In computer science, a tagged architecture  is a particular type of computer architecture where every word of memory constitutes a tagged union, being divided into a number of bits of data, and a tag section that describes the type of the data: how it is to be interpreted, and, if it is a reference, the type of the object that it points to.
Two notable series of tagged architectures were the Lisp machines, which had tagged pointer support at the hardware and opcode level, and the Burroughs large systems which had a data-driven tagged and descriptor-based architecture. Another "exemplary" instance was the architecture of the Rice Computer.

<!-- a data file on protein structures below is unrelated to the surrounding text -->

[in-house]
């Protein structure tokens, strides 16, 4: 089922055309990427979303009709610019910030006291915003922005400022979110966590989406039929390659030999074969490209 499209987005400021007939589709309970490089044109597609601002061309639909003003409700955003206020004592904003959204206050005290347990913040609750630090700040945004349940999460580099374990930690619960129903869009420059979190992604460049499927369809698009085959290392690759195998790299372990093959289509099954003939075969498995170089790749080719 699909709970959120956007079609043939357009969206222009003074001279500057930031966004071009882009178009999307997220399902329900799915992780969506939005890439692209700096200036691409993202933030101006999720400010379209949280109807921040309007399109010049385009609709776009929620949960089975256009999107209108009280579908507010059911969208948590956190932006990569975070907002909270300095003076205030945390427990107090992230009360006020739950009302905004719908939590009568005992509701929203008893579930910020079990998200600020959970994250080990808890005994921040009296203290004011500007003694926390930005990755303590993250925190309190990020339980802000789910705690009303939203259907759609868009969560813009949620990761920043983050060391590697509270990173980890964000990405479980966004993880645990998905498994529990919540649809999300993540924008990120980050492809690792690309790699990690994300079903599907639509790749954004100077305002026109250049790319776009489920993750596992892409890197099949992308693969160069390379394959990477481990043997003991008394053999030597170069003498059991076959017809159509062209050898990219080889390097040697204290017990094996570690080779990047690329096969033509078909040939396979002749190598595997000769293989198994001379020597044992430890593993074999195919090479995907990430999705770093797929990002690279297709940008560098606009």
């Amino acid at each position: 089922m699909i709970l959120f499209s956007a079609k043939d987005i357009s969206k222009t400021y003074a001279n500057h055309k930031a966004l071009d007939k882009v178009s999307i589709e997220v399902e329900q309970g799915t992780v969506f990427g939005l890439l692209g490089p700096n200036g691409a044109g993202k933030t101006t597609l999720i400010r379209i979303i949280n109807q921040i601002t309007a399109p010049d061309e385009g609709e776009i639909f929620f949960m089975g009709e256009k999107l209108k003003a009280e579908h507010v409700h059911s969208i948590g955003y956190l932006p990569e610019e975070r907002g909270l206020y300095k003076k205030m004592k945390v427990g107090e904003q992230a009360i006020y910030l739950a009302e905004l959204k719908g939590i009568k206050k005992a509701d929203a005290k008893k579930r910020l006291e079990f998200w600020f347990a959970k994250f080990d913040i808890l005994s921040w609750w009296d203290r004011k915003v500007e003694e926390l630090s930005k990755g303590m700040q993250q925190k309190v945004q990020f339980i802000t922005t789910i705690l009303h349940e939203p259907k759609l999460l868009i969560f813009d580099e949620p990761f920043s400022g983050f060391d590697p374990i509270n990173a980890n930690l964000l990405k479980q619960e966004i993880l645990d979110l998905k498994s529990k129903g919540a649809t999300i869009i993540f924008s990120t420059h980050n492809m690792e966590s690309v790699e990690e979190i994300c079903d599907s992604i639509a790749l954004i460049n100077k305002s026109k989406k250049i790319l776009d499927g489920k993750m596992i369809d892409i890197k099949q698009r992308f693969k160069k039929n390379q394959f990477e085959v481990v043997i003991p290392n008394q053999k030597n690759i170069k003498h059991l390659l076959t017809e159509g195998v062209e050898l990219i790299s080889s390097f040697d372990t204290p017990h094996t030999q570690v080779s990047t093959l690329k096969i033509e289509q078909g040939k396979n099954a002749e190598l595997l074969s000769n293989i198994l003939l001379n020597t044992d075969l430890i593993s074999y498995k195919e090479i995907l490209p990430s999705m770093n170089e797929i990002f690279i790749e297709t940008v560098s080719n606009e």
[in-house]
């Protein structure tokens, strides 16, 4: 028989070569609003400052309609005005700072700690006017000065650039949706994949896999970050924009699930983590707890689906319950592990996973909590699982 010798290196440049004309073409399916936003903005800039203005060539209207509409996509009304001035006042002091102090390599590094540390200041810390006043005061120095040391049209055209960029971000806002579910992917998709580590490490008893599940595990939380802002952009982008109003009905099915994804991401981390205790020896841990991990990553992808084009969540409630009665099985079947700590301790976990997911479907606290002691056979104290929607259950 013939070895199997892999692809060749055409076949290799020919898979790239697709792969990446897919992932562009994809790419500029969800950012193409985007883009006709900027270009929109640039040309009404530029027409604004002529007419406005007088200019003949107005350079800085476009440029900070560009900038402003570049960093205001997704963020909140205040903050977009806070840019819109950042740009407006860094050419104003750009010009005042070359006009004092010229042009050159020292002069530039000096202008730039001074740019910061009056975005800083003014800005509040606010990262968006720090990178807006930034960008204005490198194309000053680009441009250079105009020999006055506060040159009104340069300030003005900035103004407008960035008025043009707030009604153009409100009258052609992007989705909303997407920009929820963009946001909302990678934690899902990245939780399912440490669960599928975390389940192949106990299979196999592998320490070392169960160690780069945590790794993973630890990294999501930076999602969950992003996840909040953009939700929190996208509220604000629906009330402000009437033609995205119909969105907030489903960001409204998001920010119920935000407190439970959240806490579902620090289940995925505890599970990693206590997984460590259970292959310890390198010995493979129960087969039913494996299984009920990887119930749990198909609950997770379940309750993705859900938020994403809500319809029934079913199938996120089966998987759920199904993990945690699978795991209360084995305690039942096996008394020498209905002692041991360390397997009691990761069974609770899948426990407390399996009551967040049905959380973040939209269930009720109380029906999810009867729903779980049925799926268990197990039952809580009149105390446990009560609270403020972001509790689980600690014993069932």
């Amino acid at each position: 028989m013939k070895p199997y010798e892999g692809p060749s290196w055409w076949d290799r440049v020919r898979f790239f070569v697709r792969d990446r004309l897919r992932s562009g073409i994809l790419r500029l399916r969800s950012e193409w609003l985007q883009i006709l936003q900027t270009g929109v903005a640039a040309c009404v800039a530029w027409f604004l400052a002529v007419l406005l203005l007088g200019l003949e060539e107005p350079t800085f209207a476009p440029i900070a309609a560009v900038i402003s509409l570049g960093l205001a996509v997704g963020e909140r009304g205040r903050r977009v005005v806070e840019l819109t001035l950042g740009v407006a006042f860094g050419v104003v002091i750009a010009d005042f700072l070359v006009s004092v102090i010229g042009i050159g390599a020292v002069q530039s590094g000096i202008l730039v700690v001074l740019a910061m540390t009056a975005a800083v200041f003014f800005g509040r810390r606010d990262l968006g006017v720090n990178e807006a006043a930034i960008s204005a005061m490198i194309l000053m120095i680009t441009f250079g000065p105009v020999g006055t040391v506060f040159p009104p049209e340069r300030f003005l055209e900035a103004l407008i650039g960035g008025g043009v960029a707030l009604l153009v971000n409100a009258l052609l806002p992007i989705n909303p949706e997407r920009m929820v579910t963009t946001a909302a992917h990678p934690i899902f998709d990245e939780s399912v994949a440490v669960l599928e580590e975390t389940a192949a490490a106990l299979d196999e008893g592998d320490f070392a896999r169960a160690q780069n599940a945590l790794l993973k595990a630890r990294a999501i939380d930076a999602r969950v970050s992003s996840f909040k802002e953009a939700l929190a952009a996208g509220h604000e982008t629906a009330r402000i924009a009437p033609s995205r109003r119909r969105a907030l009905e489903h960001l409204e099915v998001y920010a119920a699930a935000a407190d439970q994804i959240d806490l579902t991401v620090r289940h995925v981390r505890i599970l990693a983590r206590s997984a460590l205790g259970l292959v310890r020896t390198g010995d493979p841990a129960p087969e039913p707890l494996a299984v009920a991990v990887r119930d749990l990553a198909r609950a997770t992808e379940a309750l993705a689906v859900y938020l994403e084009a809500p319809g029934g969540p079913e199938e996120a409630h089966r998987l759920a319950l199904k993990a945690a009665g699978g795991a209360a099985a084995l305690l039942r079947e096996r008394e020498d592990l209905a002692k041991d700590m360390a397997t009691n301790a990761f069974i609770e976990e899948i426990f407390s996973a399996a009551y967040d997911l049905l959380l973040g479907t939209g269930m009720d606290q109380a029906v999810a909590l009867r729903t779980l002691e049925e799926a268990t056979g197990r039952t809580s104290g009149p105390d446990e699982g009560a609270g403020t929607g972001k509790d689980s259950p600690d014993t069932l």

- The Memory Management Glossary: Tagged architecture
- Feustel, Edward A. (July 1973). "On the Advantages of Tagged Architecture" (PDF). IEEE Transactions on Computers: 644–656. Archived from the original on January 21, 2013. Retrieved January 21, 2013.
- Thornton, Adam. "A Brief History of the Rice Computer 1959-1971". Retrieved January 31, 2013. (mostly written in [or before] 1994, and archived by the Wayback Machine on a date indicated [by "20080224"] in the URL)
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